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Americans still lack access to mental healthcare

October 27, 2016
by Tom Valentino, Senior Editor
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Even as the rates of uninsured Americans drop, more than half of U.S. adults with mental illness in 2014 did not receive treatment, per a study published this month by Mental Health America (MHA).

Mental health and access in all 50 states and the District of Columbia were measured in 15 categories in MHA’s third annual State of Mental Health in America Report. In order of ranking, Connecticut, Massachusetts, Vermont, South Dakota and Minnesota comprised the top five overall states in terms of low prevalence of mental illness and high rates of access to care. Nevada ranked lowest (high rate of mental illness/low access to care), followed by Arizona, Oregon, Idaho and Arkansas.

Among the report’s key findings:

  • 56.5% of U.S. adults with mental illness did not receive treatment, down slightly from 59% in 2011. At 43.1%, Vermont had the lowest rate of adults not receiving treatment of any state in the U.S., while Nevada (67.5%) had the highest.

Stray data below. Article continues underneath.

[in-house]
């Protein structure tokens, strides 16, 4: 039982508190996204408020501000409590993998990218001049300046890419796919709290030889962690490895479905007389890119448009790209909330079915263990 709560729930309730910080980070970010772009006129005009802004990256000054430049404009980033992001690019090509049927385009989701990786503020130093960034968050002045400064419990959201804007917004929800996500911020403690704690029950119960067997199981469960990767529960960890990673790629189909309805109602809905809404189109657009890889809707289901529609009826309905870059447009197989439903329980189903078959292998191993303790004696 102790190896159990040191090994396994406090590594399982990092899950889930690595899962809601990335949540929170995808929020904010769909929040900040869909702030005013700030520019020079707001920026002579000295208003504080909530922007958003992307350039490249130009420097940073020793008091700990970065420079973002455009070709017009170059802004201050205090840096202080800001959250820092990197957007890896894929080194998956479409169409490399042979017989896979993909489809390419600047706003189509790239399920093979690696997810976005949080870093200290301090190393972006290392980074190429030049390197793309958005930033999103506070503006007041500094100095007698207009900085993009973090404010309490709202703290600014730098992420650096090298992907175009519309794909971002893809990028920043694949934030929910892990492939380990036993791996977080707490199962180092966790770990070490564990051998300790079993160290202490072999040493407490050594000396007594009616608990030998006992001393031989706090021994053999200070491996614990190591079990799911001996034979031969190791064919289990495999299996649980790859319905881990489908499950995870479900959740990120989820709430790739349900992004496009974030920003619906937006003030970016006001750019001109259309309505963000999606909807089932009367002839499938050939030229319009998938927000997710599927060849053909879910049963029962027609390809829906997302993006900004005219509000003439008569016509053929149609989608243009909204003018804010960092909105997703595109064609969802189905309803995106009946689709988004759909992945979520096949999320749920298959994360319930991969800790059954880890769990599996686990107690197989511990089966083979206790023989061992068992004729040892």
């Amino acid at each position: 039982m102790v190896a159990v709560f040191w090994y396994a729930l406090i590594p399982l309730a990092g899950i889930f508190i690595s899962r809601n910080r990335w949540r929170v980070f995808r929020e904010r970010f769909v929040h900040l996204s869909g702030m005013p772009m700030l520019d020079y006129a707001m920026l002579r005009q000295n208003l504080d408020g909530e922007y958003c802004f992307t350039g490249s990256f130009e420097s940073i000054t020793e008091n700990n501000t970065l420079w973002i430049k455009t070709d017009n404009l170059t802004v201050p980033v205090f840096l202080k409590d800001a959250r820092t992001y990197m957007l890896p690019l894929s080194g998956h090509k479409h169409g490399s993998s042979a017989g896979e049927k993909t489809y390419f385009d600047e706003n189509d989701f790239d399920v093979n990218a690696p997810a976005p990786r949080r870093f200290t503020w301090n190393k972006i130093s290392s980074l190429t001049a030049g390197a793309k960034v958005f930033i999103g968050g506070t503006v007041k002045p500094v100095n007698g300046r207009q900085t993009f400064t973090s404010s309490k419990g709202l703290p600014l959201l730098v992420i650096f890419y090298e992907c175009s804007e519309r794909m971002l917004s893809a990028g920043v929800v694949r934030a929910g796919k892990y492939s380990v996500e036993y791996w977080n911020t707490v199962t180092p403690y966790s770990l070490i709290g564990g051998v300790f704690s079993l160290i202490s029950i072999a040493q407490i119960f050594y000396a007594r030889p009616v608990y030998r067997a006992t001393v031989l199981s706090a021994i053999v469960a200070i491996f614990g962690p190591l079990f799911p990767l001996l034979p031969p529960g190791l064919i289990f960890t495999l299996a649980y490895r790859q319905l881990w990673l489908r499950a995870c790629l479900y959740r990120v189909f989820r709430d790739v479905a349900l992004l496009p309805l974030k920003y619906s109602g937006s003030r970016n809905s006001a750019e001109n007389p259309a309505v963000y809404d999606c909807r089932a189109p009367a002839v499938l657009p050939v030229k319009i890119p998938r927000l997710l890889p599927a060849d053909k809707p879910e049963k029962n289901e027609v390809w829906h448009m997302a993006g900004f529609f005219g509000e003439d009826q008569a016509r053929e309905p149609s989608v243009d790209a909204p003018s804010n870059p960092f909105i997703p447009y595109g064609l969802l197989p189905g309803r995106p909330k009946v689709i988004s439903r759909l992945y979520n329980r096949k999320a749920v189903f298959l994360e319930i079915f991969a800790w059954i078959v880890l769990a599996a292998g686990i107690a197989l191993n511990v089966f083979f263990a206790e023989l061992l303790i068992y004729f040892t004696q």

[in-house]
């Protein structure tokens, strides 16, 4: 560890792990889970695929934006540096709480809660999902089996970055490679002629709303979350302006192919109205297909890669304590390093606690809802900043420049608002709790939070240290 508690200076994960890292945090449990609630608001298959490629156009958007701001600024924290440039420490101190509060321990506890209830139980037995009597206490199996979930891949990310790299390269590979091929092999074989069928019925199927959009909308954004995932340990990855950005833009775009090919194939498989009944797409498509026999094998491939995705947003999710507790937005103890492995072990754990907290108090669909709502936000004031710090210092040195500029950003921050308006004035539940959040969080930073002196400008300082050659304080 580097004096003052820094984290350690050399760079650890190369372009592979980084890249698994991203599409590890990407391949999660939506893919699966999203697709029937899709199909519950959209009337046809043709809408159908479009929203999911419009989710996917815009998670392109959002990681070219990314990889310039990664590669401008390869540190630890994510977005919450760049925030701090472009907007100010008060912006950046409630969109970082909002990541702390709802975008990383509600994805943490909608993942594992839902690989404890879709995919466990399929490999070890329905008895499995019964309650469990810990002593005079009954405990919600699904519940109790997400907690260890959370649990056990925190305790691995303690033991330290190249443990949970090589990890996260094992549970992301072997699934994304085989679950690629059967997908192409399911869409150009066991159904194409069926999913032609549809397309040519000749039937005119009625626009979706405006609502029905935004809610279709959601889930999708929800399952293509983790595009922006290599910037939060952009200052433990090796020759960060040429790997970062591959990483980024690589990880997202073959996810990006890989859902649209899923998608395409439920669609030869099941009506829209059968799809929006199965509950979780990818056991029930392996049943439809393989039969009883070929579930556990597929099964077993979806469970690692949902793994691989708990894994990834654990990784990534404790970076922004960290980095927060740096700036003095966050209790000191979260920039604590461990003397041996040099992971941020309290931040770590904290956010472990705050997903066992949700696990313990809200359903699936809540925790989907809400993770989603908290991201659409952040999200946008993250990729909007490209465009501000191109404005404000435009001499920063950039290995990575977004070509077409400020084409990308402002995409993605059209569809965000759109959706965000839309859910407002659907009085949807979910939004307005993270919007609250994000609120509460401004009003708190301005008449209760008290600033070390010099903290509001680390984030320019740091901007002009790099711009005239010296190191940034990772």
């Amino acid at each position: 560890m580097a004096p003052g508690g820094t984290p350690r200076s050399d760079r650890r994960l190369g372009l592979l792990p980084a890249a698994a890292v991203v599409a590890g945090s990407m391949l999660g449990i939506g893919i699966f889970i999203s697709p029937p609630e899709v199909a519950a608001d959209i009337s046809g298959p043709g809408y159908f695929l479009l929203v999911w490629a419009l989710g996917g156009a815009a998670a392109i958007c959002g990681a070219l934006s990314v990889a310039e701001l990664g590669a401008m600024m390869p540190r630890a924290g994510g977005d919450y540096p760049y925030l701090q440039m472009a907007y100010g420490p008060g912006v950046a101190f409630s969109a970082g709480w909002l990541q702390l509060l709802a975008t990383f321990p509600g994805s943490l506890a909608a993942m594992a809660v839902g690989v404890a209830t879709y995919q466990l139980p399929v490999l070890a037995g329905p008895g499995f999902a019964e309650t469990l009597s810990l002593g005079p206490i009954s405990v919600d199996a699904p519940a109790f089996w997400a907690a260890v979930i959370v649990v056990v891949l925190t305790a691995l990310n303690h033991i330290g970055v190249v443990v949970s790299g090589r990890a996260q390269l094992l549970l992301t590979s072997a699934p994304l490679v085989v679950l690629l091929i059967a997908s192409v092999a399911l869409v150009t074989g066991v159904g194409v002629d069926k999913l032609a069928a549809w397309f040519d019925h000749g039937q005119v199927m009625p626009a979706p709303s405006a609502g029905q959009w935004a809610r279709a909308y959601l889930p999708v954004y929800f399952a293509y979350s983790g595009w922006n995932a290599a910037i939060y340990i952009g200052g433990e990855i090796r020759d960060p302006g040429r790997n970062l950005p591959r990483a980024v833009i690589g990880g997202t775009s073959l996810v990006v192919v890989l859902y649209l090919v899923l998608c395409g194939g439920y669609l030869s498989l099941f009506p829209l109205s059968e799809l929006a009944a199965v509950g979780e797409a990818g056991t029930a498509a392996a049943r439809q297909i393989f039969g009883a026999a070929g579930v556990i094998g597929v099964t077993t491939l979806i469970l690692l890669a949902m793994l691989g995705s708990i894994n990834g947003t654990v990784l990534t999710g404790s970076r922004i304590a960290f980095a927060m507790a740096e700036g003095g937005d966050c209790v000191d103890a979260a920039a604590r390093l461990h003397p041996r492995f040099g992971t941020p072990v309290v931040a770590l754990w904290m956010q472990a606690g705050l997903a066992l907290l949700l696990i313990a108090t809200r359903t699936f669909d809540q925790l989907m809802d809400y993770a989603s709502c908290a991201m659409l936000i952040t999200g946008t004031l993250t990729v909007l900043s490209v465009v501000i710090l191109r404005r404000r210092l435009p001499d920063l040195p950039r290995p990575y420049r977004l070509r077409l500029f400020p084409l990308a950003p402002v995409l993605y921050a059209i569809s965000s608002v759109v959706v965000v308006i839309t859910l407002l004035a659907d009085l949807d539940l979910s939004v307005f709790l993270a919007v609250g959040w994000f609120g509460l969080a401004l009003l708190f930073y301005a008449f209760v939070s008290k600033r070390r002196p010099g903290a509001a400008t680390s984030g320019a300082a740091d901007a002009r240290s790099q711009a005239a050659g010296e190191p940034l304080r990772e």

• States with the lowest workforce have just one mental health professional—a classification that includes psychiatrists, psychologists, social workers, counselors and psychiatric nurses—per 1,000 individuals. The national rate is one mental healthcare provider per 529 individuals.

Also of note: an apparent correlation between access to mental healthcare and incarceration rates. Of the 10 states with the least access to mental health services, six also appear in the top 10 for highest incarceration rates. The states are: Alabama, Arkansas, Mississippi, Texas, Georgia and Florida.

The full State of Mental Health in America Report is available on the MHA website.